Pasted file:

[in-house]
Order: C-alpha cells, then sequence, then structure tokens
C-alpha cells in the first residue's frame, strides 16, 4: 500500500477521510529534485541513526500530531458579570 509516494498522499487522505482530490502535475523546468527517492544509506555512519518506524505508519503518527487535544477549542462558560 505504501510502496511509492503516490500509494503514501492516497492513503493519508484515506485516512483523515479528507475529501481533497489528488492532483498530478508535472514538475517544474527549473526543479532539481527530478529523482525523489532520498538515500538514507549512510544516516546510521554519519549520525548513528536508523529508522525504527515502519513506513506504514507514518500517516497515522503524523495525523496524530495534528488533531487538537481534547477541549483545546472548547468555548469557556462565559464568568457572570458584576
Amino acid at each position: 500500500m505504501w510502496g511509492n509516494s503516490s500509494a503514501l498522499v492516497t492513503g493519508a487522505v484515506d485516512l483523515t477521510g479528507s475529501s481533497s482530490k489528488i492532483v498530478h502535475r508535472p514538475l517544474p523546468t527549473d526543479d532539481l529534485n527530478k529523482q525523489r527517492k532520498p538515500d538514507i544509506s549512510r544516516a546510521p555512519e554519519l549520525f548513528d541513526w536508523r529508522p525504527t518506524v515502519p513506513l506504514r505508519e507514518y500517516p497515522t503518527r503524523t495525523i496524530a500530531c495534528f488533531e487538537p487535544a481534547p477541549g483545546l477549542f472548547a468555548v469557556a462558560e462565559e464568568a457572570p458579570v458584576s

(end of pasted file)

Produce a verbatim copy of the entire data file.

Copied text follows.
[in-house]
Order: C-alpha cells, then sequence, then structure tokens
C-alpha cells in the first residue's frame, strides 16, 4: 500500500477521510529534485541513526500530531458579570 509516494498522499487522505482530490502535475523546468527517492544509506555512519518506524505508519503518527487535544477549542462558560 505504501510502496511509492503516490500509494503514501492516497492513503493519508484515506485516512483523515479528507475529501481533497489528488492532483498530478508535472514538475517544474527549473526543479532539481527530478529523482525523489532520498538515500538514507549512510544516516546510521554519519549520525548513528536508523529508522525504527515502519513506513506504514507514518500517516497515522503524523495525523496524530495534528488533531487538537481534547477541549483545546472548547468555548469557556462565559464568568457572570458584576
Amino acid at each position: 500500500m505504501w510502496g511509492n509516494s503516490s500509494a503514501l498522499v492516497t492513503g493519508a487522505v484515506d485516512l483523515t477521510g479528507s475529501s481533497s482530490k489528488i492532483v498530478h502535475r508535472p514538475l517544474p523546468t527549473d526543479d532539481l529534485n527530478k529523482q525523489r527517492k532520498p538515500d538514507i544509506s549512510r544516516a546510521p555512519e554519519l549520525f548513528d541513526w536508523r529508522p525504527t518506524v515502519p513506513l506504514r505508519e507514518y500517516p497515522t503518527r503524523t495525523i496524530a500530531c495534528f488533531e487538537p487535544a481534547p477541549g483545546l477549542f472548547a468555548v469557556a462558560e462565559e464568568a457572570p458579570v458584576s